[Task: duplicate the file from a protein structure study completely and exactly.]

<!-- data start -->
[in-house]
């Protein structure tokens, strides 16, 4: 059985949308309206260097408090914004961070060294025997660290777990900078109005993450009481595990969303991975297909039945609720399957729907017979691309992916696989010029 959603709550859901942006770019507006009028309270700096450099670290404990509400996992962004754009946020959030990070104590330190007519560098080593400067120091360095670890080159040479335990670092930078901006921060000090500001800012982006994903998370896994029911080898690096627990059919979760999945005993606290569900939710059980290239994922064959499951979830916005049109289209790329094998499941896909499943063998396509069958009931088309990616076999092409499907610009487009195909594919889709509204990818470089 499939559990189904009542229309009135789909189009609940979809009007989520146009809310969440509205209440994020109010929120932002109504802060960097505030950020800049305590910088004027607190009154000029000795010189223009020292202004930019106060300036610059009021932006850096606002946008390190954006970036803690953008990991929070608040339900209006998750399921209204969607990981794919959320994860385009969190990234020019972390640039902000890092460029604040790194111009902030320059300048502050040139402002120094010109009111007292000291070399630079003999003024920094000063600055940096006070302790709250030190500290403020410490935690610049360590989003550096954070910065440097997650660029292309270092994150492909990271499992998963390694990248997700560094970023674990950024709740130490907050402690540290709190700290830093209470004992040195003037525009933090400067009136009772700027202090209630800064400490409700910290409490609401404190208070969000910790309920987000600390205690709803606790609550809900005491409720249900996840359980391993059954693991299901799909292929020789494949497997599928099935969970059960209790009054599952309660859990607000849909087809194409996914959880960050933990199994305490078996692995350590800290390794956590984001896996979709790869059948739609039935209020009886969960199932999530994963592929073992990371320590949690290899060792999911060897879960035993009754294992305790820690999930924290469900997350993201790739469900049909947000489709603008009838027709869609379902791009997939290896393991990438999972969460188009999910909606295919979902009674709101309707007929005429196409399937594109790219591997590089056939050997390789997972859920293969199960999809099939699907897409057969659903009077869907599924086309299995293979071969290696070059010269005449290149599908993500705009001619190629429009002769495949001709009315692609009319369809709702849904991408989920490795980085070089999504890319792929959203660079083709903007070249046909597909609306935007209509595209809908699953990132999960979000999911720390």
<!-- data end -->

[in-house]
């Protein structure tokens, strides 16, 4: 059985949308309206260097408090914004961070060294025997660290777990900078109005993450009481595990969303991975297909039945609720399957729907017979691309992916696989010029 959603709550859901942006770019507006009028309270700096450099670290404990509400996992962004754009946020959030990070104590330190007519560098080593400067120091360095670890080159040479335990670092930078901006921060000090500001800012982006994903998370896994029911080898690096627990059919979760999945005993606290569900939710059980290239994922064959499951979830916005049109289209790329094998499941896909499943063998396509069958009931088309990616076999092409499907610009487009195909594919889709509204990818470089 499939559990189904009542229309009135789909189009609940979809009007989520146009809310969440509205209440994020109010929120932002109504802060960097505030950020800049305590910088004027607190009154000029000795010189223009020292202004930019106060300036610059009021932006850096606002946008390190954006970036803690953008990991929070608040339900209006998750399921209204969607990981794919959320994860385009969190990234020019972390640039902000890092460029604040790194111009902030320059300048502050040139402002120094010109009111007292000291070399630079003999003024920094000063600055940096006070302790709250030190500290403020410490935690610049360590989003550096954070910065440097997650660029292309270092994150492909990271499992998963390694990248997700560094970023674990950024709740130490907050402690540290709190700290830093209470004992040195003037525009933090400067009136009772700027202090209630800064400490409700910290409490609401404190208070969000910790309920987000600390205690709803606790609550809900005491409720249900996840359980391993059954693991299901799909292929020789494949497997599928099935969970059960209790009054599952309660859990607000849909087809194409996914959880960050933990199994305490078996692995350590800290390794956590984001896996979709790869059948739609039935209020009886969960199932999530994963592929073992990371320590949690290899060792999911060897879960035993009754294992305790820690999930924290469900997350993201790739469900049909947000489709603008009838027709869609379902791009997939290896393991990438999972969460188009999910909606295919979902009674709101309707007929005429196409399937594109790219591997590089056939050997390789997972859920293969199960999809099939699907897409057969659903009077869907599924086309299995293979071969290696070059010269005449290149599908993500705009001619190629429009002769495949001709009315692609009319369809709702849904991408989920490795980085070089999504890319792929959203660079083709903007070249046909597909609306935007209509595209809908699953990132999960979000999911720390």